Otoplasty (Ear Surgery)
Ear surgery typically serves two functions: setting prominent ears back closer to the head, and reducing the size of large ears. Surgery may also be helpful for “lop ear,” “cupped ear” and “shell ear,” microtia, large or stretched earlobes, and lobes with large creases and wrinkles. Surgeons are also able to construct new ears for patients who are missing them from injury or other causes.
Although surgery for adults is available, the operation is most often performed on children aged 4 to 14. Ears are almost fully grown by age 4, and early surgery can prevent a child from being teased in school.
Otoplasty lasts from two to three hours and may be performed in a hospital, office-based facility or an outpatient surgery center. General anesthesia is recommended for very young patients, while local anesthesia and a sedative are used for older children and adults.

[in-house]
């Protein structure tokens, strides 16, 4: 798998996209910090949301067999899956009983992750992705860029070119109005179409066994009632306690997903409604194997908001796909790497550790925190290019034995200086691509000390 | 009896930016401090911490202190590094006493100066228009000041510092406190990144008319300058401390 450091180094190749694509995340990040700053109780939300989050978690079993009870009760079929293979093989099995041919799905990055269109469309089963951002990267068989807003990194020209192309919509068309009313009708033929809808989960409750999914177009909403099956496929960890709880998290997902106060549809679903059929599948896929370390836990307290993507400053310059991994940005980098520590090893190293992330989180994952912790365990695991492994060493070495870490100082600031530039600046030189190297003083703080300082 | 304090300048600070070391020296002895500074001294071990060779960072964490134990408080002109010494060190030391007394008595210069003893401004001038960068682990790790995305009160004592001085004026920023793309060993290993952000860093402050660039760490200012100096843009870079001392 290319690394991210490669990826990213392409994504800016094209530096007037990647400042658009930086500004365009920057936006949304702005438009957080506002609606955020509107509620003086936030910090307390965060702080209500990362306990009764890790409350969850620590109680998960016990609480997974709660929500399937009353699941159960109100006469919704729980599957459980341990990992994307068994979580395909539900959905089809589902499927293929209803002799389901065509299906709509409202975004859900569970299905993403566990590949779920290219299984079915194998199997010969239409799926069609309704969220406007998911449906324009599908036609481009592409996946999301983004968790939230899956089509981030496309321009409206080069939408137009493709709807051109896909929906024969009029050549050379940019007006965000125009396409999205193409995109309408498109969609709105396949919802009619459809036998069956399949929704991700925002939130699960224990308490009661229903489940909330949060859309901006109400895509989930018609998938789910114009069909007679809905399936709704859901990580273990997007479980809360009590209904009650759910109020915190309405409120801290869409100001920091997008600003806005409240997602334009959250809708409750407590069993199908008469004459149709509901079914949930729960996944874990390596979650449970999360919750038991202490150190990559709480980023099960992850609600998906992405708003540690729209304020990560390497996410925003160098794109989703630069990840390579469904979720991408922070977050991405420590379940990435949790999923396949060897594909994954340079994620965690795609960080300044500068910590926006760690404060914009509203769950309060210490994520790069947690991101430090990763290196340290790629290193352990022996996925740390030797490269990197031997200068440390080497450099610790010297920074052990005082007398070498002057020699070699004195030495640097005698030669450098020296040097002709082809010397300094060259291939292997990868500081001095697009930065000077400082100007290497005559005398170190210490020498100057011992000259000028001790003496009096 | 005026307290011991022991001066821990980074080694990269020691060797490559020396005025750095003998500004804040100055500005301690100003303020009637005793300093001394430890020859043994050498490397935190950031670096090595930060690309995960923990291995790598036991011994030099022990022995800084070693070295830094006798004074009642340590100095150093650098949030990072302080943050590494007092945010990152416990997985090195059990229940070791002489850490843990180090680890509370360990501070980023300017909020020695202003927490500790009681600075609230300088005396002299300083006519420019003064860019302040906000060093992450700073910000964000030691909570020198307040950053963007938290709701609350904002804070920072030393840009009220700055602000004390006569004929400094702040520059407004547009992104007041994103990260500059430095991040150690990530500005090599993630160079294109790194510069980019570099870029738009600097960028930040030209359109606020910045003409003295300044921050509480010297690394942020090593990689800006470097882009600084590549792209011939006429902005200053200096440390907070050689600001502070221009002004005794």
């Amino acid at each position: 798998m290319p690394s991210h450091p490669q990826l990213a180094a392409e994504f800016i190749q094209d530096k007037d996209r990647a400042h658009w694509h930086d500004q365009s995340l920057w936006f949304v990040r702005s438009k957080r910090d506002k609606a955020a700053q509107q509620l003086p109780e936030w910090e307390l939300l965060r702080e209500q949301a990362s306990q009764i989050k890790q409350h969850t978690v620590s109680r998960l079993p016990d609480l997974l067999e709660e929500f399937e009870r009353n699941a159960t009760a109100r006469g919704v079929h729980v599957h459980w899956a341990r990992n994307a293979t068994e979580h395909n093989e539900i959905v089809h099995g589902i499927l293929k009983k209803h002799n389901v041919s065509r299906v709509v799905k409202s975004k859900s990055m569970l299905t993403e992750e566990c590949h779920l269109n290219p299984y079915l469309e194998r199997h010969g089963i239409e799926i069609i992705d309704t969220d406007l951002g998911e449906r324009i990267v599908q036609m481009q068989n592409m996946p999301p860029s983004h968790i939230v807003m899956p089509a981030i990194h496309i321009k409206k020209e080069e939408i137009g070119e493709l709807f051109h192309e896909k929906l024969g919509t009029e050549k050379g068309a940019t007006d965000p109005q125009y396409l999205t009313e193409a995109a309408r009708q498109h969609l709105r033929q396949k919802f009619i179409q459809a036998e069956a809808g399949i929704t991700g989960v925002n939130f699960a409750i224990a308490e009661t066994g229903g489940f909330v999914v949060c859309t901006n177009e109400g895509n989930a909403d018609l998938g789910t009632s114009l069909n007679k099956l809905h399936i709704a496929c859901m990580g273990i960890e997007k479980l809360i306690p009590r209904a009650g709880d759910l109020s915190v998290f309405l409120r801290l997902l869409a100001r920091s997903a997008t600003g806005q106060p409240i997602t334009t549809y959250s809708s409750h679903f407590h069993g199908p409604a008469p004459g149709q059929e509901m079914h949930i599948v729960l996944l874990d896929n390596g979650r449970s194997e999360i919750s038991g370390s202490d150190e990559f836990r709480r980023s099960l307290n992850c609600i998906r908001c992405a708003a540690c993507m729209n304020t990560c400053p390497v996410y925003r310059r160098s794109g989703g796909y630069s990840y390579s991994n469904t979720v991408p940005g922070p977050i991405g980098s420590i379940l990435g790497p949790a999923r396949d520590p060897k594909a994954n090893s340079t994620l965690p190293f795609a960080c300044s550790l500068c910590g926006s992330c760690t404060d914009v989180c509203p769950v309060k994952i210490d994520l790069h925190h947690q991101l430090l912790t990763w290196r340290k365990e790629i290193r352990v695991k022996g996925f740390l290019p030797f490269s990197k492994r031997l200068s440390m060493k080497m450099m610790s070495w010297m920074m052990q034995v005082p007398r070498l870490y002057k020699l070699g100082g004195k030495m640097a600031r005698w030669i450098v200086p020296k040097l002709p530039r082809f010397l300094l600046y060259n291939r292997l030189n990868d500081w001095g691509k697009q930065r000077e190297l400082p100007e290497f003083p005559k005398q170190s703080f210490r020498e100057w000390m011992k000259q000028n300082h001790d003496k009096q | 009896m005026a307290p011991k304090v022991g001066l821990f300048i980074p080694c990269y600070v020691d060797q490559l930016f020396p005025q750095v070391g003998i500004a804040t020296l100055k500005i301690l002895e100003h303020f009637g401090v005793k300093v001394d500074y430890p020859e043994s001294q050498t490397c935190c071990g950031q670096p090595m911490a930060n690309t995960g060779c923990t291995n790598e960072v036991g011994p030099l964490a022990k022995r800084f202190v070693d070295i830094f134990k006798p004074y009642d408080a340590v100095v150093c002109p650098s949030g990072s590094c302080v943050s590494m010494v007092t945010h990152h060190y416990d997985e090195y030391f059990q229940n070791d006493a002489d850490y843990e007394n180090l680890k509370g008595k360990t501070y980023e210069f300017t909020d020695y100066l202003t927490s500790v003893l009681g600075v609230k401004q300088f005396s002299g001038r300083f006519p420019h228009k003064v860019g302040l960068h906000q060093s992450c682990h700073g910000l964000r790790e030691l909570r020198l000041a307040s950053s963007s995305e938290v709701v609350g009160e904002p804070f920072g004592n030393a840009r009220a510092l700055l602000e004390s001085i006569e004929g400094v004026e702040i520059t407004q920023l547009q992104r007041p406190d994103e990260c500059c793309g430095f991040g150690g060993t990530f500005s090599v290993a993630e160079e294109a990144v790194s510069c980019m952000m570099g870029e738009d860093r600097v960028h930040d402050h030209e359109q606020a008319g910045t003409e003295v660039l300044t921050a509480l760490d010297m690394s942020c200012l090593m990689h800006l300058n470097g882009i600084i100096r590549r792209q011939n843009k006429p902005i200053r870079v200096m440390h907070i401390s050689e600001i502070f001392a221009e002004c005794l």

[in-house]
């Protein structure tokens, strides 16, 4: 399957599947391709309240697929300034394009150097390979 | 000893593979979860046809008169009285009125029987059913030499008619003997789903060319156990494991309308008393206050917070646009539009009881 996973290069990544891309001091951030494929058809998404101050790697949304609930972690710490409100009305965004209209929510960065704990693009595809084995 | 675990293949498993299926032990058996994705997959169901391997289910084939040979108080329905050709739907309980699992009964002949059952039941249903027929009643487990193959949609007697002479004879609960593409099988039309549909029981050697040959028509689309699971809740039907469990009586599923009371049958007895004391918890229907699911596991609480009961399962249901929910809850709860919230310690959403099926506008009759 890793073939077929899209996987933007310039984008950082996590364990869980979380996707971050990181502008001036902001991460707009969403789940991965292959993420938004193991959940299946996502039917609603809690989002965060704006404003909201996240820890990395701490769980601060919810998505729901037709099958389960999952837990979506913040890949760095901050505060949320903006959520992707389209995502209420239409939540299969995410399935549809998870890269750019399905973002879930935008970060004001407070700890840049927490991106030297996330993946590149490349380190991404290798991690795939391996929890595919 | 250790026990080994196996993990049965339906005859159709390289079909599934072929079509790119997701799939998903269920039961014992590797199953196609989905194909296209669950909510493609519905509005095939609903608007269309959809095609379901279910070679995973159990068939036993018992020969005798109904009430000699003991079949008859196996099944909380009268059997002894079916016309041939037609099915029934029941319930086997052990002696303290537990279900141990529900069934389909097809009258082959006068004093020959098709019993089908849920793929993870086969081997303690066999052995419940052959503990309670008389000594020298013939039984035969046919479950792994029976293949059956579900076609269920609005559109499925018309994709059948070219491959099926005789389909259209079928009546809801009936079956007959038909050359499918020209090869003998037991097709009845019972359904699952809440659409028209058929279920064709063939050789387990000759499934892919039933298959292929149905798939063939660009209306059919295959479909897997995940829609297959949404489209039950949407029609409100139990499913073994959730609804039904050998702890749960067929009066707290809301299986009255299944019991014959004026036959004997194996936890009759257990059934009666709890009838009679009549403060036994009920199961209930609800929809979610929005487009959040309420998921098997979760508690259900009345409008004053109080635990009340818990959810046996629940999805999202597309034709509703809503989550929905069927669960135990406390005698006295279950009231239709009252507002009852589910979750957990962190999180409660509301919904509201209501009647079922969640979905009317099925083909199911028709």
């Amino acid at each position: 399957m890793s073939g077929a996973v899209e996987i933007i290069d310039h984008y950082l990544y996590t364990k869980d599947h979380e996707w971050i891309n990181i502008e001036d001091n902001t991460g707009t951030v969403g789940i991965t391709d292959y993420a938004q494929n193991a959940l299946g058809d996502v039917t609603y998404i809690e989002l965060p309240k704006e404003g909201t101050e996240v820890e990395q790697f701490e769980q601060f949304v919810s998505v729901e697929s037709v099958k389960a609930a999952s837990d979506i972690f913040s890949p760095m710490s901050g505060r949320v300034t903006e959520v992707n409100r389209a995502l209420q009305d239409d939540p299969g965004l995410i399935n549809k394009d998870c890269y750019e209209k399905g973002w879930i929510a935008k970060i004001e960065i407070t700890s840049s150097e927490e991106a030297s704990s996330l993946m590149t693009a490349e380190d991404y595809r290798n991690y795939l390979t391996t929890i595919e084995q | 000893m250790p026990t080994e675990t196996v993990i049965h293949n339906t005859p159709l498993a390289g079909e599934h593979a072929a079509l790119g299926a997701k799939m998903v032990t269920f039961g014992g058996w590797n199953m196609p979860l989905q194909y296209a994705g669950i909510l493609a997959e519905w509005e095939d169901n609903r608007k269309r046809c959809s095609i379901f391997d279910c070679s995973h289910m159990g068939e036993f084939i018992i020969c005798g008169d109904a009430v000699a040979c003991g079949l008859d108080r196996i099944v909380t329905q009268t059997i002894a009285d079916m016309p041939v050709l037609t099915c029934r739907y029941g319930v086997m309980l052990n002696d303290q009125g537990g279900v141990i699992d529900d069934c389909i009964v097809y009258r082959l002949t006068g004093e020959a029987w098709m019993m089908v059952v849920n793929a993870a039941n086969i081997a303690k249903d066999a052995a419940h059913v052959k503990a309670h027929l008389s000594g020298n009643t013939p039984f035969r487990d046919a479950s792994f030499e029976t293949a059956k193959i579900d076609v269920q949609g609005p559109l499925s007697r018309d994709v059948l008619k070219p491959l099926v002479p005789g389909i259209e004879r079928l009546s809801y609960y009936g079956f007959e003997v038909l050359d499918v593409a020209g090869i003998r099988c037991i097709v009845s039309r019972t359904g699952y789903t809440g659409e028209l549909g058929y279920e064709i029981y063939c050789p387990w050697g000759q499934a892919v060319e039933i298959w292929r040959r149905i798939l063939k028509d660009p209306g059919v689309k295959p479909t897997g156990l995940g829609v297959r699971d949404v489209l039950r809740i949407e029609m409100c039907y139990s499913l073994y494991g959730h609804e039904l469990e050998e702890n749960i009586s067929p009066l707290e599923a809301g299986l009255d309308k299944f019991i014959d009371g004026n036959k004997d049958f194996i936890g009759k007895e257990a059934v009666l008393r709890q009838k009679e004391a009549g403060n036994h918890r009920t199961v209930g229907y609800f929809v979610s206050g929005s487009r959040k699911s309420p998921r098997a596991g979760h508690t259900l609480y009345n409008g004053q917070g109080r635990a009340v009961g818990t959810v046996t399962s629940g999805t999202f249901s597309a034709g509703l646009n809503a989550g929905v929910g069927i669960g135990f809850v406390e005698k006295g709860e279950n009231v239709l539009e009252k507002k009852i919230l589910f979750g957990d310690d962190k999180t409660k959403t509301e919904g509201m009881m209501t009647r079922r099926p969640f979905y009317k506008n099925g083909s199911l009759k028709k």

During surgery, a small incision is made behind the ear, revealing the cartilage which is then sculpted and bent into its new position and stitched into place. In some types of otoplasty, skin is removed but the cartilage is left in one piece and merely bent back on itself for a smaller-looking ear. To achieve better balance, both ears may be operated on even if only one has a problem.